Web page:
For more complex Python and hybrid (some Python module, some extension module) projects the packaging gets a little more complex but, not by much if all you have is a “ready to compile” set of .c and .h files. If the project is structured like that and does not have complex dependencies the pure Python sources and native sources can be sent to the user in a source distribution and compiled in-situ. You just need to list the extension in the

Blender can’t do this currently and I’m not convinced that I would ever be able to do this. So a binary distribution it is.

With binaries, it’s tricky because how do you know it’s going to work on the target system? Well, that’s where wheels (sort of) solve part of that problem. With a wheel you can distribute the built version of the required libraries and the scripts and everything, and the distribution will just be limited to whether the cpu architecture was supported or not and if the platform was the same.

If you are curious then you can read more about wheels here at

This is great unless you want to host the wheel on PYPI and your platform is linux. Then, you will get rejected that it’s not a manylinux flavored wheel. Basically linux wheels need to be built on an old linux and audited. This (sort of) ensures that the lib c being used is cross linux compatible. Note that this still doesn’t work on Alpine though. There are cases where this doesn’t result in something perfectly portable. Here is a great talk about wheels, manylinux wheels, what they are and why they work:

For Blender, and other CMake based solutions… guess what, there is no python built system for that. Sorry but you will have to manage it basically by yourself by calling all the right things at exactly the right time and trick parts of the Python packaging system (setuptools and distutils) into thinking that build_ext ran and mark the files yourself for install. That’s okay because after we do it, the installation works to an extent, but it’s worth mentioning that there are options out there for managing Python extension modules that do not require the heartache. It is something, that I feel, is potentially worth looking into.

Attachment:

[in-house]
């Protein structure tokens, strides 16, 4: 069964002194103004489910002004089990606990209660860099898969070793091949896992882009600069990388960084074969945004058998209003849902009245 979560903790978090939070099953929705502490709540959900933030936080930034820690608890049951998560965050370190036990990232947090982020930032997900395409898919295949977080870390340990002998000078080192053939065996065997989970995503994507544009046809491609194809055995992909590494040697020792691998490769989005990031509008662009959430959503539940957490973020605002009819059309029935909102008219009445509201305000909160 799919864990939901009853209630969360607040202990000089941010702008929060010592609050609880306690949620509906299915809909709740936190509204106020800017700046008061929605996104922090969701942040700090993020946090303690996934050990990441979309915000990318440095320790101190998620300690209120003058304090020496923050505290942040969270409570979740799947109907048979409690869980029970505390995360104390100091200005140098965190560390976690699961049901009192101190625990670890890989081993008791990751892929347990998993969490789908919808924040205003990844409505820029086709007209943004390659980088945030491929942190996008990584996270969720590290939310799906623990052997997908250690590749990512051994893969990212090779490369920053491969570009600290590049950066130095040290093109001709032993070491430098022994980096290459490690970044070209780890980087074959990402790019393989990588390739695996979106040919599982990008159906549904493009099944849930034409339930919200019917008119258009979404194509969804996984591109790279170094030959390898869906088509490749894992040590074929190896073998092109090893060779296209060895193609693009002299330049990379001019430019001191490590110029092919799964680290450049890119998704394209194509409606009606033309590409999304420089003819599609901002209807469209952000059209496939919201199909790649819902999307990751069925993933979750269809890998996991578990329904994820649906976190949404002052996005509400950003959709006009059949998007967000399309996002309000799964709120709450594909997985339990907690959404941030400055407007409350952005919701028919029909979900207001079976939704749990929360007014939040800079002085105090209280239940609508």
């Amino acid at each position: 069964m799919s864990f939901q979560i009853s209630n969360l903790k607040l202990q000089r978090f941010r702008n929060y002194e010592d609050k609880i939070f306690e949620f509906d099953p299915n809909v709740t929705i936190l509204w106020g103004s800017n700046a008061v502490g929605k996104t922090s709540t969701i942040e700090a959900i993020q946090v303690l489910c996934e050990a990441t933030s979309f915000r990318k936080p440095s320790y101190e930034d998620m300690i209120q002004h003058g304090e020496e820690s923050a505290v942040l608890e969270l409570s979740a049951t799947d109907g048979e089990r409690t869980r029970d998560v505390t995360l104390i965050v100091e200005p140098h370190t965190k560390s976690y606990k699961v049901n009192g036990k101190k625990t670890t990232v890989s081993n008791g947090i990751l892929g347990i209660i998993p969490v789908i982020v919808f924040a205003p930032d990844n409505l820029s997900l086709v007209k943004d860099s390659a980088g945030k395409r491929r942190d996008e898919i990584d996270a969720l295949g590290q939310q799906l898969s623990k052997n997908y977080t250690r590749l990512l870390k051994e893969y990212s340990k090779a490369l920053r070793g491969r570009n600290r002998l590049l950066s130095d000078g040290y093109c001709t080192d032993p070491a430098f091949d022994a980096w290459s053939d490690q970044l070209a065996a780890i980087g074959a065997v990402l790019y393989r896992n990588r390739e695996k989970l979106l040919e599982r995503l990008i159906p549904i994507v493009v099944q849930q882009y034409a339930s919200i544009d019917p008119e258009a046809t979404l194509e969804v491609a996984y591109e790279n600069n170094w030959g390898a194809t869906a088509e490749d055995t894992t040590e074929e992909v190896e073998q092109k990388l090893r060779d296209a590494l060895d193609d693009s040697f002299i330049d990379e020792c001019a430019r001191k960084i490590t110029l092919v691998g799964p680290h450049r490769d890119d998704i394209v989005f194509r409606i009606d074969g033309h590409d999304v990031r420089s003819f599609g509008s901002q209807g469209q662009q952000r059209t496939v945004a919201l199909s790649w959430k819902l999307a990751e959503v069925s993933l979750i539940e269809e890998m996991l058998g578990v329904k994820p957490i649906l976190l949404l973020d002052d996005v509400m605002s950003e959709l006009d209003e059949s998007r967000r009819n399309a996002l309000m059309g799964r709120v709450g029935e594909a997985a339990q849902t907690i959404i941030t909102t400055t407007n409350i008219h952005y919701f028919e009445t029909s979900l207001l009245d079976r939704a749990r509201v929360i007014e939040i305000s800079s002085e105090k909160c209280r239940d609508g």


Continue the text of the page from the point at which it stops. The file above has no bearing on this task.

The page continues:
The Build Today

Users can right now build Blender as a Python Extension Module using the make bpy helper script. This is documented in the Blender wiki, and works pretty reliably as long as the build instructions for your given platform are followed diligently.

When compiling WITH_PYTHON_MODULE=ON and WITH_PYTHON_INSTALL=OFF on Windows, for example the following output is produced:

This intuitively contains the .pyd extension module, and the .dll files that are required for the native module, as well as Blender’s necessary startup scripts.

Benefits with the build today

Gives you just what you need

Builds and configures with a helper script.

Risks with the build today

Getting to this point is kind of tough for many users

Actually, if you currently do just make bpy with the prebuilt libraries, the Blender scripts and modules directory (a.k.a, 2.91/) sometimes ends up in the prebuilt libraries’ .../lib/python/.../site-packages path.

Also site-packages is not always the correct directory for 2.91/, depending on the platform.

User is left to copy everything to the proper directory, and may not know where that is since the Blender wiki tells them the wrong thing (only has instructions for a “user” or “site-wide” install, which isn’t repeatable on venv for some platforms) and plus they are just used to pip install bpy, that’s it.


Currently the build works the way it does, and I have been able to use on every machine that I have compiled it on. I am slowly getting more familiar with CMake so that I can change a few issues I see, but I am very inexperienced with this build system. If someone else doesn’t get to it first, I will eventually post diffs for these issues which I consider the biggest hindrance to usability:

  1. 2.91/ (or whatever version) <-- This folder is required to be in different locations depending on the platform
    a. MacOS: venv/lib/python3.7/Resources
    b. Windows: must be sibling to the current python.exe
    c. Linux: in current python’s site-packages
  2. Blender mangles the sys.path when imported, which, ironically, breaks its own import see also
  3. Related to importing the Blender startup scripts, because the module depends on the startup scripts it breaks pyinstaller apps

I am planning on working on things that have some impact though, and just submitted some files that should in theory allow the user to install bpy on their system by performing the following:

python3 install && bpy_post_install

They will be able to do that at least… provided those files end up in the build directory after the build occurs. How can I get the build system to do this? I try Googling for CMake quick starts but I think I want something even far more basic than that.

Also, full disclosure, I have been working on the blenderpy repo which I am hoping will be able to get bpy installable on any system.

In that repo, I also have vscode tasks that automate the build process. By Clicking “View -> Command Pallette -> Tasks: Run Task” you should be able to build bpy in an automated fashion.

Those are my thoughts, FWIW, and I will try and commit more to Blender soon.